Monthly Archives: April 2017
He chews on his lip ring when he’s thinking.
I’ve started to see the difference between the tattoos he’s done himself
Versus his brothers’ practice art.
I love that all his tattoos have color.
He’s started using my blackberry and coconut shampoo.
He says it’s because he’s too lazy to buy more of his own
But I found his under the sink, hiding behind the cleaning supplies.
It makes me smile.
If you haven’t read volume one or two, proceed with caution.
A robot goes crazy, the Millennium Earl has a dinner party, there’s a rewinding city, and a woman named Miranda who can’t hold down a job.
I liked this one even more than two. I’m hoping that this series gets better and better with each volume. It was even more funny and I related to Miranda’s struggle to find a place in her world. Her issues are more extreme than mine though!
The first time I read this, I was in elementary school and my mom was going through her collection of old books and she told me to read this one and if I liked it, I could keep it. The most emotional connection I made was with Hannah, Kit, and Prudence’s friendship. Hannah is lonely and has been regularly persecuted for being a Quaker and then she is regularly accused of being a witch. Kit has lost her grandfather and her home and has come to this harsh new place. Prudence has been badly treated by her mom and her dad doesn’t have a spine. They are all a bit different than the people around them but together they are able to be themselves and find comfort. Prudence becomes a lot stronger and happier.
The second time I read it, I did it for school. I got even more out of it then because we were discussing things as a class. That reading did focus more on how Hannah Tupper and Kit were treated especially amidst the accusations of witchcraft. Both of their lives are saved because there are people willing to stand up for what is right. That court scene still gets me in the feels.
Speaking of feels: I do like the romances in this book. I was totally rooting for Kit and Nat. I think they are fabulous individually and together. But Mercy and John’s romance grabbed at my heartstrings the most. That dramatic scene in winter between them gets me every single time.
Status: still one of my favorites. I loved it as an elementary school kid and it’s lost none of its power even though I’m reading it as an adult this time.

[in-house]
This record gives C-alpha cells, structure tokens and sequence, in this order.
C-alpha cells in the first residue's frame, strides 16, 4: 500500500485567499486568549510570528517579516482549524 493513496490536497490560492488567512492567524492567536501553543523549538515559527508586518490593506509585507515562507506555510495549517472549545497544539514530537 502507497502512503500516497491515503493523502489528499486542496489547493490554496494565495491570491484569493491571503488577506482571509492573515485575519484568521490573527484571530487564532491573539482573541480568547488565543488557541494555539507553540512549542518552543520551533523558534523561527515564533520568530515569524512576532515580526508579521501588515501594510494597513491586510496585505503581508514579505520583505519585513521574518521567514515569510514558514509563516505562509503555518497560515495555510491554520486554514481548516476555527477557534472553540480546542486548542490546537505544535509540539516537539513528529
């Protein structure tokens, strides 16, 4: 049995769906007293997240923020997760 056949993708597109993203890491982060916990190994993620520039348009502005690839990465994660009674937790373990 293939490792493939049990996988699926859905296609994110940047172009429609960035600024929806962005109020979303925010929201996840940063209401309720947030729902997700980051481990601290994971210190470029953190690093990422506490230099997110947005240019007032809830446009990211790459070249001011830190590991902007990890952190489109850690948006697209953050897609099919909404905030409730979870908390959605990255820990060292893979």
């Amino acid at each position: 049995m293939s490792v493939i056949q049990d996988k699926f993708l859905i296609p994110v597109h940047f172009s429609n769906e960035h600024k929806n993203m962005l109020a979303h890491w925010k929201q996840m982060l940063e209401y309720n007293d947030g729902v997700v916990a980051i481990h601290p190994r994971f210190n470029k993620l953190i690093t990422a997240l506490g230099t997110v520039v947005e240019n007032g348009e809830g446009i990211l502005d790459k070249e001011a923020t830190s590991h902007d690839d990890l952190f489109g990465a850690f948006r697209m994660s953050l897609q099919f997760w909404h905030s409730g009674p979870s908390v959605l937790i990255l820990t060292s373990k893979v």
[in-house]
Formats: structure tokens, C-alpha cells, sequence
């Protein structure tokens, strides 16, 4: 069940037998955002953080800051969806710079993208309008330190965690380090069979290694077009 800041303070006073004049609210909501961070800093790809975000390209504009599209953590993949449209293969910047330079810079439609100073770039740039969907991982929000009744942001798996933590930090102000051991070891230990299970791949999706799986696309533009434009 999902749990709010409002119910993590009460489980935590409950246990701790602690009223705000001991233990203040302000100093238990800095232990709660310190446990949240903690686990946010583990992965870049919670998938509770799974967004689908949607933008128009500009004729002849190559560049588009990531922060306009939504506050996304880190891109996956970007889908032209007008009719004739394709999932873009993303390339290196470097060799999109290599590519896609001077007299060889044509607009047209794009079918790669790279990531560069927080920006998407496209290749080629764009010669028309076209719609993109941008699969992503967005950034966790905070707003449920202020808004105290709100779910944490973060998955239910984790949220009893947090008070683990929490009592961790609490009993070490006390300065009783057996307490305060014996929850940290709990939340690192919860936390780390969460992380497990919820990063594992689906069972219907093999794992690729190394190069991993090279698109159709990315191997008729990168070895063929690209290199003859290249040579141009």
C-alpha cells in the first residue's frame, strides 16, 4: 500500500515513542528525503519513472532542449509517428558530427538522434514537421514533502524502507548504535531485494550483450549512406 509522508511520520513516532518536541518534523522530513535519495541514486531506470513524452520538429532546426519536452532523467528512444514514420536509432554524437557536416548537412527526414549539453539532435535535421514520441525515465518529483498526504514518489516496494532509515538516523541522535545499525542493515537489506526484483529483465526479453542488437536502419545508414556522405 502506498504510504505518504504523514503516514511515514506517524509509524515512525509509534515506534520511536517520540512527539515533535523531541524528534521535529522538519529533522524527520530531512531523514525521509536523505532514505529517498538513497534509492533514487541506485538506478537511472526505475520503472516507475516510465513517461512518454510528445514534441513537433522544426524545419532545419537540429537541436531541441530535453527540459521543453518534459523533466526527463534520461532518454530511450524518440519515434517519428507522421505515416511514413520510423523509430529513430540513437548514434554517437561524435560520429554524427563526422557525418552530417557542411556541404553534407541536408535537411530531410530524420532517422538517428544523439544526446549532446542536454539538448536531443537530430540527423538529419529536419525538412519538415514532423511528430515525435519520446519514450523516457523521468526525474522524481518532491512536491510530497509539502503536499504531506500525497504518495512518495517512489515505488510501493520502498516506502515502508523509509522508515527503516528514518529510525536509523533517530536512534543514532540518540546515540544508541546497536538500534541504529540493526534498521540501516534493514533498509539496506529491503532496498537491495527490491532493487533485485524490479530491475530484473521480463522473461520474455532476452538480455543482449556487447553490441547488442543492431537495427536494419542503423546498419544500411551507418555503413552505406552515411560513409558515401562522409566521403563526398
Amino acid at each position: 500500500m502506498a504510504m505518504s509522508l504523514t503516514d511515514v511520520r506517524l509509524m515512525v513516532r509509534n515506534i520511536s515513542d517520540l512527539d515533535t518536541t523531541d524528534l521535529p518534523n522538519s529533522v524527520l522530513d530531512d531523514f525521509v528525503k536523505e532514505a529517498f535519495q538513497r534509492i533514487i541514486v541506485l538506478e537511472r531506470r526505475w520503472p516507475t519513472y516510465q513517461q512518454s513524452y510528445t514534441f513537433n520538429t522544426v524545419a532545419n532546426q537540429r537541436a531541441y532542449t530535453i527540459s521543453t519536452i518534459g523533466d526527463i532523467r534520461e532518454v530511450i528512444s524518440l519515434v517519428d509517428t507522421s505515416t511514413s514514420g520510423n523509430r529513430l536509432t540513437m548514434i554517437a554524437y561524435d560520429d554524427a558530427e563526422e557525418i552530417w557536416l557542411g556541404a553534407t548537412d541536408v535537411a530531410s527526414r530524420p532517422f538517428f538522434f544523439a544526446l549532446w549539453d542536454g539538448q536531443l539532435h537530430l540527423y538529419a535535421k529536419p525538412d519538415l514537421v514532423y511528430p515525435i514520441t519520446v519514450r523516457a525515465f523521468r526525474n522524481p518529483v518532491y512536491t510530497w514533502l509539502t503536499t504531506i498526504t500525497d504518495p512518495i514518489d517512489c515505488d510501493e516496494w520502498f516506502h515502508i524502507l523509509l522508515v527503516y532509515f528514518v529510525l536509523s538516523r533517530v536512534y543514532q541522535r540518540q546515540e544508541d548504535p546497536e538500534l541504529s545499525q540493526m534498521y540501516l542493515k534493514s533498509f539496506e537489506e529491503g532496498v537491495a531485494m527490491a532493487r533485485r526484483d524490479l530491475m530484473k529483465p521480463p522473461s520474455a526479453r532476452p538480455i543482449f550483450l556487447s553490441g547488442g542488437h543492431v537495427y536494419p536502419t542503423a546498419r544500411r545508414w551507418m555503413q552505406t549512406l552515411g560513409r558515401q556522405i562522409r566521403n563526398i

Top Ten Tuesday is a weekly meme created by the Broke and the Bookish. Last week the topic was centered around things that make me want to read a book. This week is the opposite: things that will make me NOT want to read a book.
Number One: I massively dislike the writing. (Passive voice, the writer can’t seem to figure out what tense their verbs should be in, their characters don’t sound like people… the list goes on and on. I want to call their editor and copy editor and give them a piece of my mind.)
Number Two: I’m just not into it right now. There isn’t anything wrong with the writing, characters, etc. I’m just not in the mood for this category, genre, or story. But I may come back to these books at a later date. This tends to happen with YA contemporary romance, sometimes the YA category in general, literary fiction (because tough subjects are a common attribute), and classics (they either need my full attention or at least a primary focus so I can comprehend what’s going on and get the deeper messages and stuff).
Three: The first chapter is a flash forward.
Four: Characters are consistently whining about something.
Five: Disturbing model covers. (Those clothes do not look lived in. That body position is unnatural. This book is about pioneers and yet somehow you have a French manicure and a spray tan… So many negative thoughts. My mom tends to read these books and I flip them over so I can’t see the front.)
Six: People describe it as being a “dystopian” or a “frightening representation of what our future is going to look like.”
Seven: “This book is the next – insert name of popular novel or series here – .”
Eight: Mention of the Fae, Sidhe, Seelie, or by any other name.
Nine: World War II
Ten: Nowadays I may hesitate if the description says it is set in Russia or an alternate Russia.
In honor of finishing Anna Karenina and my second draft I’ve decided to do this tag! (Also, I saw The Orangutan Librarian do this tag earlier this month.) (Finishing my second draft doesn’t have anything to do with this tag but I really wanted to tell you that anyway.)
First question: an over-hyped classic you really didn’t like
Wuthering Heights by Emily Bronte
Number 2: Favorite time period to read about
Heian to early Meiji Japan; The Sun King: Louis XIV, French Revolution, and Napoleon; ancient Egypt
3: Favorite fairy-tale
“The Little Mermaid” and “The Nightingale” by Hans Christian Andersen
4: Classic you are most embarrassed you haven’t read
Since I’ve finally read Anna Karenina, I had to come up with a new answer! I’m a little sad I haven’t read The Tenant of Wildfell Hall or Agnes Grey by Anne Bronte because I’ve read books by Charlotte and Emily but not either of hers.
5: Top 5 classics you would like to read soon
The Man in the Iron Mask by Alexandre Dumas (I keep meaning to read this one but I’m a little afraid of it because I know I’m going to love it.)
My Cousin Rachel by Daphne du Maurier (I want to read this one for a Popsugar Reading Challenge task.)
The Phantom of the Opera by Gaston Leroux (Love the operetta but I haven’t managed to read the book yet.)
The Pickwick Papers by Charles Dickens (The beginning of my epic reread of Dickens!)
How Green Was My Valley by Richard Llewellyn (This one was strongly recommended to me by a person who feels that I need to read more modern classics from across The Pond. This is one of their favorite books of all time. I will be picking it up on Monday from the library, my dear.)
6: Favorite modern book or series based on a classic
The Night Circus by Erin Morgenstern is awesome and has some Romeo and Juliet vibes.
7: Favorite movie/TV series based on a classic
I love the BBC miniseries of Bleak House and Pride and Prejudice. I also really like the movie Sense and Sensibility with Emma Thompson, Alan Rickman, Kate Winslet, and Hugh Grant.